Accutane Suicide Help


Note: The testimony presented here consists of witnesses' prepared statements and are not official transcripts of the proceedings.

Statement By Douglas G. Jacobs, M.d. Associate Clinical Professor Of Psychiatry Harvard Medical School Before The Committee On Government Reform U.S. House Of Representatives

"Accutane: Is This Acne Drug

Treatment Linked To Depression And Suicide?"

December 5, 2000

Mr. Chairman and Members of the Committee, thank you for the opportunity to testify before the Committee on Government Reform on issues related to Accutane (isotretinoin), depression and suicide.  I am an Associate Clinical Professor of Psychiatry at Harvard Medical School, where my major research interests have been the study of the phenomenon of suicide and the evaluation and treatment of suicidal patients.  My work has included using principles of a psychological autopsy in reviewing over 300 suicides on an intensive basis.  I have served as a consultant to Hoffmann-La Roche in the clinical review and evaluation of reports of suicide in the isotretinoin-treated patient population, and I recently presented that clinical review to the Food and Drug Administration's Dermatologic and Ophthalmic Drugs Advisory Committee.

Over the past decade and a half, reports have emerged proposing a possible link between isotretinoin and depression, suicidal ideation, and suicide.  In my statement today, I would like to review the clinical features of depression and suicide, and then provide an overview of my clinical analysis of suicide reports in the Accutane patient population.  As I will explain, based on a careful review of the variety of factors relevant to suicide and the relevant suicide reports, it is my conclusion that Accutane use is not causally linked to suicide.

Suicide:  An Overview


Although the base rate of suicide in the United State has remained unchanged since 1979, averaging between 11.9 and 12.1 per 100,000 people, with an annual incidence rate of suicide of less than 0.01%, the demographics of suicide have changed substantially over the last quarter century.  Currently, 50% of all suicides are under the age of 40.  The suicide rate for those age 15-19 has increased over the past 25 years and suicide is the third leading cause of death for this age group, the population most likely to be treated with Accutane.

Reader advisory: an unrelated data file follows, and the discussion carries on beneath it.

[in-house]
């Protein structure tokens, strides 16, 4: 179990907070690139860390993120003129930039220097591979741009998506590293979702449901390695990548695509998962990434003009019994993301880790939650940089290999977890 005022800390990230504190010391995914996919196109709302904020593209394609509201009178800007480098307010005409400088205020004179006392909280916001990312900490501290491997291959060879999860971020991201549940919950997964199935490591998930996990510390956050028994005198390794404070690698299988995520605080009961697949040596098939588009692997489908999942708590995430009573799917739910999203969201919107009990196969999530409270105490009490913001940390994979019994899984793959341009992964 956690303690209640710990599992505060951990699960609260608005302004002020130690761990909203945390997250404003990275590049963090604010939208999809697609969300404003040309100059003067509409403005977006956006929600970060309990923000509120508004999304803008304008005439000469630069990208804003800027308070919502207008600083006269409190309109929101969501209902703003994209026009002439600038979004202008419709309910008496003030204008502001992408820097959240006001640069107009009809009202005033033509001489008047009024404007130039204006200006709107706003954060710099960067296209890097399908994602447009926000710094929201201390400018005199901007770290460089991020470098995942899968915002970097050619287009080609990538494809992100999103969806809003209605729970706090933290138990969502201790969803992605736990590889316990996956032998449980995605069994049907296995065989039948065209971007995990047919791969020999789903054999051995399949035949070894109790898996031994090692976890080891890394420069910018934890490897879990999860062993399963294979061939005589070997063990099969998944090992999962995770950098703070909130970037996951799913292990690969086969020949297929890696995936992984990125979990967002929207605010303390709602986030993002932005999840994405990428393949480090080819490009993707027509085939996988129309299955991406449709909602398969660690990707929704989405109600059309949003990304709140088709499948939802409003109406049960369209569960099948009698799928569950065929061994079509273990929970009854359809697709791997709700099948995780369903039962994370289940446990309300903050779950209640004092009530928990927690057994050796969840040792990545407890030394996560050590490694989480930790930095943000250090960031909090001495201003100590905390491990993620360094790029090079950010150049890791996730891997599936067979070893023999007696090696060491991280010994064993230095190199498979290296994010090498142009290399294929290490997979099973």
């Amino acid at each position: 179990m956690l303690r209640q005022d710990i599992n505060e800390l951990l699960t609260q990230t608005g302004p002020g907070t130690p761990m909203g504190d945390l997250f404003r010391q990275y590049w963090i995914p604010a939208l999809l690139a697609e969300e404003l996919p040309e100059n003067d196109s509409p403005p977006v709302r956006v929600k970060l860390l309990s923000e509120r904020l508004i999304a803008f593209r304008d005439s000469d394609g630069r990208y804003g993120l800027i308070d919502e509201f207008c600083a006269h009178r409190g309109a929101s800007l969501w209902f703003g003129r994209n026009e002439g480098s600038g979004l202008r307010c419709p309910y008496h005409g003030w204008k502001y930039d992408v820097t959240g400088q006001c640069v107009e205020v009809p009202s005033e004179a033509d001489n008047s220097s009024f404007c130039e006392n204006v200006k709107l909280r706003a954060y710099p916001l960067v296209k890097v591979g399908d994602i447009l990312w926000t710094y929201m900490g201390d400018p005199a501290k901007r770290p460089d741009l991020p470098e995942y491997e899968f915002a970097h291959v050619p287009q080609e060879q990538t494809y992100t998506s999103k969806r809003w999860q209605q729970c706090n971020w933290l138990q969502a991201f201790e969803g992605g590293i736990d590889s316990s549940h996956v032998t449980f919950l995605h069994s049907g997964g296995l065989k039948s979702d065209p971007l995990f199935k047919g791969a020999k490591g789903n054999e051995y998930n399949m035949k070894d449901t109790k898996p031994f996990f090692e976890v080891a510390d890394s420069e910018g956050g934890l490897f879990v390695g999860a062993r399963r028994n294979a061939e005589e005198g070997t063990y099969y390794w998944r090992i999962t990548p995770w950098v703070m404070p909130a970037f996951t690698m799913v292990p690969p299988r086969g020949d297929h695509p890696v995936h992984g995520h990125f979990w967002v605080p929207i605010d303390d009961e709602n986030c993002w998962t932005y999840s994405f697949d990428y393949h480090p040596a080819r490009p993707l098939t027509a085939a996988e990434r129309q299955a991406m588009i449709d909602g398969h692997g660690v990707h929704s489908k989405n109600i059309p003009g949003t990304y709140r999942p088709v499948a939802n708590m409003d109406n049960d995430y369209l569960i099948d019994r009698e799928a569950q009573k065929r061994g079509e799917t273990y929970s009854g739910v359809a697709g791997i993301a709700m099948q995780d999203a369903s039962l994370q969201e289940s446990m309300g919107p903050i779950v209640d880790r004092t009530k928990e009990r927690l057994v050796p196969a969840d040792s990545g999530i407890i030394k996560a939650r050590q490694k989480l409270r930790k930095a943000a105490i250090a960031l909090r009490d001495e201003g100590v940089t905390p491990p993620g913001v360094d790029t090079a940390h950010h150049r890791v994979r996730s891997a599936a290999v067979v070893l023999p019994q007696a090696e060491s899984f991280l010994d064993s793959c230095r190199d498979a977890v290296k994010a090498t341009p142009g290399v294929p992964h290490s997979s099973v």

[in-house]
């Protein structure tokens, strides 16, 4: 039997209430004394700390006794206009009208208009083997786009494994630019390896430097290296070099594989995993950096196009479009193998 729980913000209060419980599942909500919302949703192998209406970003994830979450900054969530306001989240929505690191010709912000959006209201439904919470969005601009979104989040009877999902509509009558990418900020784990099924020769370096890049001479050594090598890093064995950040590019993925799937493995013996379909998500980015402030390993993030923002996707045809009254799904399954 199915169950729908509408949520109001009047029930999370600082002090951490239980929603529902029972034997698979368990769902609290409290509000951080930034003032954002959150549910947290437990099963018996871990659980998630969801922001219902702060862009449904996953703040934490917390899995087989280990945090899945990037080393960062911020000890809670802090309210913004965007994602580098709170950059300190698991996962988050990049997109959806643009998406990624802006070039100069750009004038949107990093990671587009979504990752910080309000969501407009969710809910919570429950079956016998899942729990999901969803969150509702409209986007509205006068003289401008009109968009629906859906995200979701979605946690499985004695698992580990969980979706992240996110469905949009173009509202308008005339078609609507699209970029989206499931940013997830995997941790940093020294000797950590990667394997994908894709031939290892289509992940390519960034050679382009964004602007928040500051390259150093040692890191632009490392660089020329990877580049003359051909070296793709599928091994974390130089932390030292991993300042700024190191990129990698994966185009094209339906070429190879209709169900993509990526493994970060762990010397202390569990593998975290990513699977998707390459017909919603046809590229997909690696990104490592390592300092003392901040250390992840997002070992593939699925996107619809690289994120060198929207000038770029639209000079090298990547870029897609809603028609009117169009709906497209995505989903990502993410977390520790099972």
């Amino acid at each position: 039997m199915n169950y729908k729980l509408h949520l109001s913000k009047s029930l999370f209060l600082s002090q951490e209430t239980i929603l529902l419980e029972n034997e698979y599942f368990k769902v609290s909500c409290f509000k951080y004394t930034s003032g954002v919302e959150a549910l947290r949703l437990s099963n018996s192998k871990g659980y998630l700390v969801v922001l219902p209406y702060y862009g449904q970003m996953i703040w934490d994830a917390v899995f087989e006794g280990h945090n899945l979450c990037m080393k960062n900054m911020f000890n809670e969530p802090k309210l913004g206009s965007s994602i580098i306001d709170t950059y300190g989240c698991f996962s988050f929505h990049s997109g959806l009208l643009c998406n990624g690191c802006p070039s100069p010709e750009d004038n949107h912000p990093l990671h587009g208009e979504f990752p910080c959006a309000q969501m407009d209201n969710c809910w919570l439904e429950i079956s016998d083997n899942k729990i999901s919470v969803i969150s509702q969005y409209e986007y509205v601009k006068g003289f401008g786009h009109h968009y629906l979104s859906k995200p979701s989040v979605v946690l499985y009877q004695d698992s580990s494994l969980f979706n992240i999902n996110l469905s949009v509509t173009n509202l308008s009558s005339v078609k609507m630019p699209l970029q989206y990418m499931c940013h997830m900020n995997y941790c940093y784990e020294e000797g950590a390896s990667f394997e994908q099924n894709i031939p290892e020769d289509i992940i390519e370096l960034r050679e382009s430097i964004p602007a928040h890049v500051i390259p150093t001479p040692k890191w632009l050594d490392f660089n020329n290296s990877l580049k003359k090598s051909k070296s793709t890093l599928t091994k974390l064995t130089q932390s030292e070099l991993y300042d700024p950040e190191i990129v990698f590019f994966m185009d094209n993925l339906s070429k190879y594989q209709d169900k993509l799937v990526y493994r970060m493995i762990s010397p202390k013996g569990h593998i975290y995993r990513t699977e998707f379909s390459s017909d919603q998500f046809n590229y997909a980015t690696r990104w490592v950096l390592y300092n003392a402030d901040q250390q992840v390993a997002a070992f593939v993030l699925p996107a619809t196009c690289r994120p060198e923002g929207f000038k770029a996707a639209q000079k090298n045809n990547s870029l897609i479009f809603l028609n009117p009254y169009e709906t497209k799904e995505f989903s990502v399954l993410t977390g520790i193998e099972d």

Suicide is a complex and multi-causal event (see Table 1).  There are typically many factors and circumstances involved in the suicide of a particular individual, and there is no single variable that allows us to predict who will and who will not suicide.  While there have been studies on the putative biological substrates associated with suicide, we can not determine precisely one neurologic or biologic pathway to the act of suicide.

Suicide risk factors include the presence of psychiatric illness, life stressors, family history of suicide, the presence of hopelessness, access to weapons, and the presence of a comorbid medical condition.  No one factor, however, even psychiatric illness, can predict or determine suicide.  Although 90-95% of people who commit suicide have some form of psychiatric illness, generally depression, alcoholism or schizophrenia, the majority of people with these disorders do not kill themselves.  Therefore, while we consider psychiatric illness a necessary but not sufficient condition for suicide, it is a distal risk factor and not the sole factor related to suicide.